[an error occurred while processing this directive]
The Commissioner's Report
Governor sets up Blue Ribbon Commission
The First Annual Governor's Transportation Conference was held on January 7 at the New Brunswick Hyatt. The event, sponsored by the New Jersey Alliance for Action, brought together lawmakers and experts from across the state to discuss New Jersey's transportation needs and outline strategy for the coming year.
At the conference, Governor McGreevey signed an executive order creating a Blue Ribbon Transportation Commission to study and develop recommendations on the pressing transportation issues confronting New Jersey as the renewal of the Trust Fund approaches.
Governor McGreevey delivered the keynote note address to the more than 1,200 attendees, stressing the value of a healthy transportation network to the everyday lives of working families. In his speech, the Governor called on the Department of Transportation to build upon the successes of 2002, including Fix-it-First, Smart Growth, E-ZPass improvements and reform efforts at DMV.
He emphasized the importance of a stable source of transportation funding and the government's responsibility to present a long-term strategy for improvement. Under the Governor's direction, NJDOT has brought back Madeline Rumowicz to undertake the first statewide, ten year Transportation Master Plan since 1979.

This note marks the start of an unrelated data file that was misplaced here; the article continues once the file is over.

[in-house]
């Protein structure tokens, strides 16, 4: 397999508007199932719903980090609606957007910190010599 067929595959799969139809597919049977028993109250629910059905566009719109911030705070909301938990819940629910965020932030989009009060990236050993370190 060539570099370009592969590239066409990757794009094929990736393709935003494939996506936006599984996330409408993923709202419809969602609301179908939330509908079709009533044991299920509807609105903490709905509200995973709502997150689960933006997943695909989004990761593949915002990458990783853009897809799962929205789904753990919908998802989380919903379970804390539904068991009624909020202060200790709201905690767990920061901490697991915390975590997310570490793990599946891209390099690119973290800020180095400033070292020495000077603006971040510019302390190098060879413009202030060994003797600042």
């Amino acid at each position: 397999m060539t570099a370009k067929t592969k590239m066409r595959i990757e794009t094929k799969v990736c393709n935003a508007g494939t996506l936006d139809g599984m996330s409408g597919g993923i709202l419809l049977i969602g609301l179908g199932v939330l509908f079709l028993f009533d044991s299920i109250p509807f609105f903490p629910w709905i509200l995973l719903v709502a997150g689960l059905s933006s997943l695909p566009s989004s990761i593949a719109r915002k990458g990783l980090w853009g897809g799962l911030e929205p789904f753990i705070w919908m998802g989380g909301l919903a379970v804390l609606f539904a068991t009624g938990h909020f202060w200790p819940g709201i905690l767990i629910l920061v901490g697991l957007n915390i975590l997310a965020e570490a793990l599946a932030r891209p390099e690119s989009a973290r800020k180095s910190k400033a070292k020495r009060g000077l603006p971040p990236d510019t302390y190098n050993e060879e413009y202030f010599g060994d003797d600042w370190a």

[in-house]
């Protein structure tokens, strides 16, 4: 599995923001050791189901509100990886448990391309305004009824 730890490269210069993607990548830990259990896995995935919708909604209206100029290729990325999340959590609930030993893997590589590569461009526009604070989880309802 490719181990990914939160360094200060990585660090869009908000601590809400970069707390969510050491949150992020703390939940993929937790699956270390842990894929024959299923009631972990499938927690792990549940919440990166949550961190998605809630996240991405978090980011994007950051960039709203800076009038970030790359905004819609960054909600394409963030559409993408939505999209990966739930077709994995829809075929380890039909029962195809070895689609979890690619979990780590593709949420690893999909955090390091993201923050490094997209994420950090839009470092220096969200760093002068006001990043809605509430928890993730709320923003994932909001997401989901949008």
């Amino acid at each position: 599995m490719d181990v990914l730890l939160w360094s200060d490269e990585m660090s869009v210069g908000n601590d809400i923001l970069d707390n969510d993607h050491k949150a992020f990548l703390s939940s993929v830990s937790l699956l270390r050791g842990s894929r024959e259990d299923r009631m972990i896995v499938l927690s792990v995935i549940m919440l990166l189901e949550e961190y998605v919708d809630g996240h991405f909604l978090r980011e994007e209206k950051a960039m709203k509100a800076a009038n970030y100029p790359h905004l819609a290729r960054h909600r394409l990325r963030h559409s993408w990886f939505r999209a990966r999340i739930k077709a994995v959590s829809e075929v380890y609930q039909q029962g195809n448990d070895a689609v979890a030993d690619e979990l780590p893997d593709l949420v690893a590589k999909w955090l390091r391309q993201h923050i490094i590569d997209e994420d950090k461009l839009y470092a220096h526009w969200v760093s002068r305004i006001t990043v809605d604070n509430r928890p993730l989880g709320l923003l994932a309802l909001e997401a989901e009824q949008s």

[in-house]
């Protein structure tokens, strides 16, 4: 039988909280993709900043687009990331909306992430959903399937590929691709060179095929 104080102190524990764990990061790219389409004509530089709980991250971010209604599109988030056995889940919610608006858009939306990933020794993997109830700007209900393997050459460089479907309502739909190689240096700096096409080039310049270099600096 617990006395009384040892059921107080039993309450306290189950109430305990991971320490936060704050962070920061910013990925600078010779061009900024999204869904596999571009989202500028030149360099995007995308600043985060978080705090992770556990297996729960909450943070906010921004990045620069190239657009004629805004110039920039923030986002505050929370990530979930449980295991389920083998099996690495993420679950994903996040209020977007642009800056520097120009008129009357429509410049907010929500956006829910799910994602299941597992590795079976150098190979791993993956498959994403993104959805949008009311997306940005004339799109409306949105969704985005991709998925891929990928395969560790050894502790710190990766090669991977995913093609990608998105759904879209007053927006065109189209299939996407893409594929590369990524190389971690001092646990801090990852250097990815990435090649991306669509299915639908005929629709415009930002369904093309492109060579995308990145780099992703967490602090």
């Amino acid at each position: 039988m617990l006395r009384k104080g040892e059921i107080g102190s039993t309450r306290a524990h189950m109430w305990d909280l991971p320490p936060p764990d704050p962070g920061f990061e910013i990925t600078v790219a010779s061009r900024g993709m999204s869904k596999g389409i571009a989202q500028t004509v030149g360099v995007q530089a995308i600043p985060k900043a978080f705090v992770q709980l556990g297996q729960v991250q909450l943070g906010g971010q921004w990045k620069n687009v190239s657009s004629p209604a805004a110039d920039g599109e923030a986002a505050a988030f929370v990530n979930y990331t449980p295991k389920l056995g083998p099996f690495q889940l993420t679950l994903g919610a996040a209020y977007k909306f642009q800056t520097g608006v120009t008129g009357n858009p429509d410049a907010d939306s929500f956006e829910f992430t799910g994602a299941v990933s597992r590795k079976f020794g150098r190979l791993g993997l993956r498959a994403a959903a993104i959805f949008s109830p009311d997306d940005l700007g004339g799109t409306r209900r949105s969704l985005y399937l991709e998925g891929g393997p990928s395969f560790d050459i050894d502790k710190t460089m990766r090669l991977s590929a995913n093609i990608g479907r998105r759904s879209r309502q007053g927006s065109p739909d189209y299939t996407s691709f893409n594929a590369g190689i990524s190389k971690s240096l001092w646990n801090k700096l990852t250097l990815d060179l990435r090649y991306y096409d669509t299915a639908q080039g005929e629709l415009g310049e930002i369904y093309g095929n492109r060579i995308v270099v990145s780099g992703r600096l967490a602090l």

"The plan will be our vision for New Jersey and it will be coordinated with the State's plans for growth and economic development," said the Governor. The comprehensive Master Plan will incorporate Smart Growth development, identify a list of specific projects critical for safety and congestion relief, and the map out the consolidation of the State's transportation authorities.
The Executive Order calls for the funding of 20,000 new Park and Ride spaces near NJ TRANSIT stations. With the executive order, the Governor has directed NJDOT and other state transportation agencies to implement expedited project completion schedules and to place a priority on projects that relieve congestion and improve highway safety.
The State Transportation Trust Fund is the primary funding source for such projects in New Jersey. The State also receives about half of its funding each year from the Federal Transportation Enhancement Act for the 21st Century (TEA-21). Both programs are scheduled for renewal.
New Jersey faces a transportation system in which all modes of transportation are at or above capacity, a system with 2000 deteriorating bridges and a system with some of the most congested roads in the country.
"The new Blue Ribbon Commission will make recommendations for funding and help establish priorities to guide the State as we begin the effort to renew the Transportation Trust Fund," the Governor said.